During National Entrepreneurship Month, we celebrate those who have courageously stepped out to start their own business ventures. When starting a new business, there are a number of entity choices to select from. Some can easily be ruled out due to the details of your operation, but others will leave you wondering which is right for your venture. State statutes, federal regulations, and income tax laws all come into play when determining the appropriate entity.
The six basic entities are:
1. Sole Proprietorship: A sole proprietorship is owned by one person. The owner may also be the only worker. A sole proprietorship is not a separate legal entity. In a sole proprietorship, the owner receives all profits, bears all losses, and is personally liable for all legal claims that arise. Owners of a sole proprietorship can face legal action from accidents, faulty merchandise, employees, unpaid bills, and other business problems.
2. Limited Liability Company: Unlike a sole proprietorship, a limited liability company gives its owners protection from the claims of business creditors and others. Individual members’ liability within the LLC for debts is limited to the value of their interest in the business — hence the name “limited liability.”
3. C-corporation: A C-corporation is a legal entity owned by its stockholders united under a common name. Corporations issue stock and elect a board of directors to manage the company. Shareholders have limited liability for the obligations of the business. With a C-corporation, the corporate income is taxed twice. The corporation distributes its earnings as dividends to stockholders, and those dividends must be declared as personal income on their tax returns.
4. S-corporation: An S-corporation is similar to a C-corporation, but limits the number of stockholders to 100. Many small companies choose this option, because it’s a good way to avoid the double taxation of C-corporations, and also provides limited personal liability for the owners. There are some restrictions placed on S-corps, though, which can complicate matters. For example, there can be only one class of stock issued, and the corporation must be domestic.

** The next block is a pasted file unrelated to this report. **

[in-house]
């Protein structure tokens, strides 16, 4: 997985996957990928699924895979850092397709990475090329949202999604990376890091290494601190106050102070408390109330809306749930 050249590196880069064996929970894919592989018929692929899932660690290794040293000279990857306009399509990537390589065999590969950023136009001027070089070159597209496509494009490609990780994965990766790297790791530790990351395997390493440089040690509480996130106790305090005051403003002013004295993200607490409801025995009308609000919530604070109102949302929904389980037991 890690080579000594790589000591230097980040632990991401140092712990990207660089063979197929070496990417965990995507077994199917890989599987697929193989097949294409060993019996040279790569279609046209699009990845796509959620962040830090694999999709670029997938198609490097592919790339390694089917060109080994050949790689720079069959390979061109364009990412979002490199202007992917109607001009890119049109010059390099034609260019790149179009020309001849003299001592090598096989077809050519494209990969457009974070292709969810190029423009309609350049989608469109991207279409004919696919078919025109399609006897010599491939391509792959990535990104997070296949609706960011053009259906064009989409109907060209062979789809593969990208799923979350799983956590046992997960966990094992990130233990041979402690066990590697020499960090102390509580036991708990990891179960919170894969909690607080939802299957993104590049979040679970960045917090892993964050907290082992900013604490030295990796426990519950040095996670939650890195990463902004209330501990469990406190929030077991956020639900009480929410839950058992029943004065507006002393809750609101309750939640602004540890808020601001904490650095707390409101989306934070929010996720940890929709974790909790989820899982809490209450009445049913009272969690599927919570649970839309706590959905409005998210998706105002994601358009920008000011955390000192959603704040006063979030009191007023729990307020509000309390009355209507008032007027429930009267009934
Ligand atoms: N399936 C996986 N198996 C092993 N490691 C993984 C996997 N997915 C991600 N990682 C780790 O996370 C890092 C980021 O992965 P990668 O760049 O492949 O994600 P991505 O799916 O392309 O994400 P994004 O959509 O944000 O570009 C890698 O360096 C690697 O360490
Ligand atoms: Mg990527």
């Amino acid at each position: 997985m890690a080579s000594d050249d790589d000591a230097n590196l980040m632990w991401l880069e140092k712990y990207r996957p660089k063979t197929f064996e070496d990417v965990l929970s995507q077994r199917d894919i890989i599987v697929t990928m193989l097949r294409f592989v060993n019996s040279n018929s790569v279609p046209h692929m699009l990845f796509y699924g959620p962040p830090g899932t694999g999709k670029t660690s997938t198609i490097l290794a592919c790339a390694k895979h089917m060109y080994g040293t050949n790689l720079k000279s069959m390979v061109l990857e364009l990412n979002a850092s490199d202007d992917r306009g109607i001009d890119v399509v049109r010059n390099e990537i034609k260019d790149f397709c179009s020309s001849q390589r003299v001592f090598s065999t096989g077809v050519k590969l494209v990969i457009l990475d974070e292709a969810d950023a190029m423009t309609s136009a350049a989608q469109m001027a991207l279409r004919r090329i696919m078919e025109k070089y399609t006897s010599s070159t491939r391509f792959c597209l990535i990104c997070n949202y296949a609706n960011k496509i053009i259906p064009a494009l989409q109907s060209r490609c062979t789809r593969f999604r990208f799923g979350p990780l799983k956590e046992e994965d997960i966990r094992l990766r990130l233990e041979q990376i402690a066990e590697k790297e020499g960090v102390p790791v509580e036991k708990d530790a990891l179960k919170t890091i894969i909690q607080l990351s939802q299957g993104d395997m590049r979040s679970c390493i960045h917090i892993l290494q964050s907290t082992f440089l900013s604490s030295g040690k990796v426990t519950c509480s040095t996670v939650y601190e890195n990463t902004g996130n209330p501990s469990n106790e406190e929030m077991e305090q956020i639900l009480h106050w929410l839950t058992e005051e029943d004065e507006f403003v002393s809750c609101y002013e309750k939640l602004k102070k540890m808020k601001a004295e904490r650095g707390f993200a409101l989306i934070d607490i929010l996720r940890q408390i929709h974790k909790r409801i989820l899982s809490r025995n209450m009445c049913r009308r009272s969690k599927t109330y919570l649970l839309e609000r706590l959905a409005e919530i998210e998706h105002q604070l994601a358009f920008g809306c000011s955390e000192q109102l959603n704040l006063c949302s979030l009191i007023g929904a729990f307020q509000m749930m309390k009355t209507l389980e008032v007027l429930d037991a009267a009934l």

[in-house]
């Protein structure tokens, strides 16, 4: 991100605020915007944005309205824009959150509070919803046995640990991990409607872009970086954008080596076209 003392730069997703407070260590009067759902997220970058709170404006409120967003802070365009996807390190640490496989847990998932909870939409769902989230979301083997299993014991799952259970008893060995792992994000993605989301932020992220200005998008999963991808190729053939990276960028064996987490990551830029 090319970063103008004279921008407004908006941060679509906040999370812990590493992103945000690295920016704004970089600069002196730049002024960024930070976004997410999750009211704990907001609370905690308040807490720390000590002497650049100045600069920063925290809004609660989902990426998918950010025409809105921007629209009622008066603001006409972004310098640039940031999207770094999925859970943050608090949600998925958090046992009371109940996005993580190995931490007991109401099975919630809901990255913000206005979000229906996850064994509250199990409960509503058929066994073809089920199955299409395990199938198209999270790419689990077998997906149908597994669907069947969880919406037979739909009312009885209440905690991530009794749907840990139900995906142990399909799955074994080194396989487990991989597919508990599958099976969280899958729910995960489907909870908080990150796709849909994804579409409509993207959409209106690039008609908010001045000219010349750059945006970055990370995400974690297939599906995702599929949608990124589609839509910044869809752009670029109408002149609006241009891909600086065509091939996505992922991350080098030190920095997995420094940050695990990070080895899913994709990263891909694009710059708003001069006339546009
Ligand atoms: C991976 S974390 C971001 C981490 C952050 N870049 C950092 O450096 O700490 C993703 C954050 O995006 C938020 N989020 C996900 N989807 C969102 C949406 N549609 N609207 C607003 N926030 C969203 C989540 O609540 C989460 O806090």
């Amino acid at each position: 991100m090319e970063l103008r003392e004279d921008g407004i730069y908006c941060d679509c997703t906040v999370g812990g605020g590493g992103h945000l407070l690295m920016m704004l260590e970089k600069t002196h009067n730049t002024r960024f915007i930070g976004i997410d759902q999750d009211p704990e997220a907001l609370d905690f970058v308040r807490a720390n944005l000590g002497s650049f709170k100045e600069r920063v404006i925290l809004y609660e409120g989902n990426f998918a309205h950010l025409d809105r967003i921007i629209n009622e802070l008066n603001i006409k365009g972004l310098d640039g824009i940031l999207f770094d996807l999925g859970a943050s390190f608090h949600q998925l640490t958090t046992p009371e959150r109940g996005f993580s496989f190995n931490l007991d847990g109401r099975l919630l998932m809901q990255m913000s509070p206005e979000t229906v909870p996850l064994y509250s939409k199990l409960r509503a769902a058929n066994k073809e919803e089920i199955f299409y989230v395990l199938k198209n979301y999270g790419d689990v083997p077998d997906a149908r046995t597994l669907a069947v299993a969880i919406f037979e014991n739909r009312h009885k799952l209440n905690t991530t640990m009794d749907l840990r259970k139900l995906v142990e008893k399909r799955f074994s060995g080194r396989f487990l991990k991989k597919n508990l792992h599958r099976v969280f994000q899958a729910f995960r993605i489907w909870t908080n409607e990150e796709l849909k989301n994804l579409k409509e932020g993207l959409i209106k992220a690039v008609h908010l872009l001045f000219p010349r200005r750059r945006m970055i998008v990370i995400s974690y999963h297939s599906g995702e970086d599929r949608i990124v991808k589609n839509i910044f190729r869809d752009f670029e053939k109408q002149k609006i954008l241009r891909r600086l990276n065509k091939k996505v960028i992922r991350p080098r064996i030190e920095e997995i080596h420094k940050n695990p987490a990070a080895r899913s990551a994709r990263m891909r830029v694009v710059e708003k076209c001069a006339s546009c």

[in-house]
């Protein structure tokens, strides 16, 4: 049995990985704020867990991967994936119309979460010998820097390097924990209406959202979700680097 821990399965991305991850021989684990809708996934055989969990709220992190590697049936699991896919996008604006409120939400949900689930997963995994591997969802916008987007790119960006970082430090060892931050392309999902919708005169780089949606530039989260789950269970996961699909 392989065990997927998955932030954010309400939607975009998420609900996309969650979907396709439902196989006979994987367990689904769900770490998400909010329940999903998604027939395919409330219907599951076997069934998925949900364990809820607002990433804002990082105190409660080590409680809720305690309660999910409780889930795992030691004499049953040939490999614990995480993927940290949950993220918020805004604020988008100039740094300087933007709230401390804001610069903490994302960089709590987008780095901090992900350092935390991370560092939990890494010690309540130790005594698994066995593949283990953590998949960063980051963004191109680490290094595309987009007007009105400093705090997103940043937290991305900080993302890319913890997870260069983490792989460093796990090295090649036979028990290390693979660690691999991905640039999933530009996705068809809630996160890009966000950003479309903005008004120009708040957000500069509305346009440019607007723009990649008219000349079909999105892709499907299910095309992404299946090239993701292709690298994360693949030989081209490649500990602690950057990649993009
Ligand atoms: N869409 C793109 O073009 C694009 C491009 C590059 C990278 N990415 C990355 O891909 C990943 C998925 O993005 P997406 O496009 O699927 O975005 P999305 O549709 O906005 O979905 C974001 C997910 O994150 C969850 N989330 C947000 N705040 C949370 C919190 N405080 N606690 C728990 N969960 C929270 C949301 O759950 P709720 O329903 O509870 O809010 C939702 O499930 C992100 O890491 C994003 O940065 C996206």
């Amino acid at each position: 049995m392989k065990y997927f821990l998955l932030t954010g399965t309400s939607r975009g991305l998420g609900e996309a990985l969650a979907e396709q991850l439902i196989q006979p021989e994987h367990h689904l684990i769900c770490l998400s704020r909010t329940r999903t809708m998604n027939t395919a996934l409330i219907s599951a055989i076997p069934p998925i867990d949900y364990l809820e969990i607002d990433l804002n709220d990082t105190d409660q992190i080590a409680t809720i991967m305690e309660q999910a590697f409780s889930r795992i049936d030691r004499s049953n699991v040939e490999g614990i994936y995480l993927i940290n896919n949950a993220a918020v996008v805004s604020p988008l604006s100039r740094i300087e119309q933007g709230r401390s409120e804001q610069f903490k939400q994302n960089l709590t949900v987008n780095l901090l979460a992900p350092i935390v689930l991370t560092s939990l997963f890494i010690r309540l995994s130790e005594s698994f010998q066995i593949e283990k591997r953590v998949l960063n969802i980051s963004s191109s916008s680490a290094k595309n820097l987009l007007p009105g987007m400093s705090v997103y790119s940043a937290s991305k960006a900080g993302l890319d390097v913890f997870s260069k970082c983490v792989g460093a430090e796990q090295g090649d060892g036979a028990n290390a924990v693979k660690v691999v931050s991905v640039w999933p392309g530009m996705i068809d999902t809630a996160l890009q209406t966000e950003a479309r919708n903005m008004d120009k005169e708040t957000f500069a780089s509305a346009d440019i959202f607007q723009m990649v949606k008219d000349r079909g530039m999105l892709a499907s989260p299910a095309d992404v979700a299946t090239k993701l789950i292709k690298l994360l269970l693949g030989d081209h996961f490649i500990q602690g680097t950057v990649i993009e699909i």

5. Not-For-Profit Organization: A not-for-profit organization is set up with a specific mission to improve society, such as a museum, charitable foundation, religious organization, research group or trade association. It is not an option for a regular for-profit business. Not-for-profit organizations generally do not pay taxes on their income, cannot sell stock or pay dividends, and have strict requirements imposed on their activities.
6. General Partnership: A general partnership involves two or more owners who make decisions for the business together. Partners share profits, losses, and liability. Although a partnership can be very informal, it is generally considered a legal entity under applicable state law.
In addition, there are multiple sub-entities within some of these six categories. One of these sub-entities may be the correct choice for your new business. To find out for sure, contact us at Crippen & Co. to discuss your options. Entity selection is just one of the Strategic Business Planning services we offer. We can help decide which one is right for your operation, and offer other start-up guidance crucial to the success of a new entrepreneurial venture.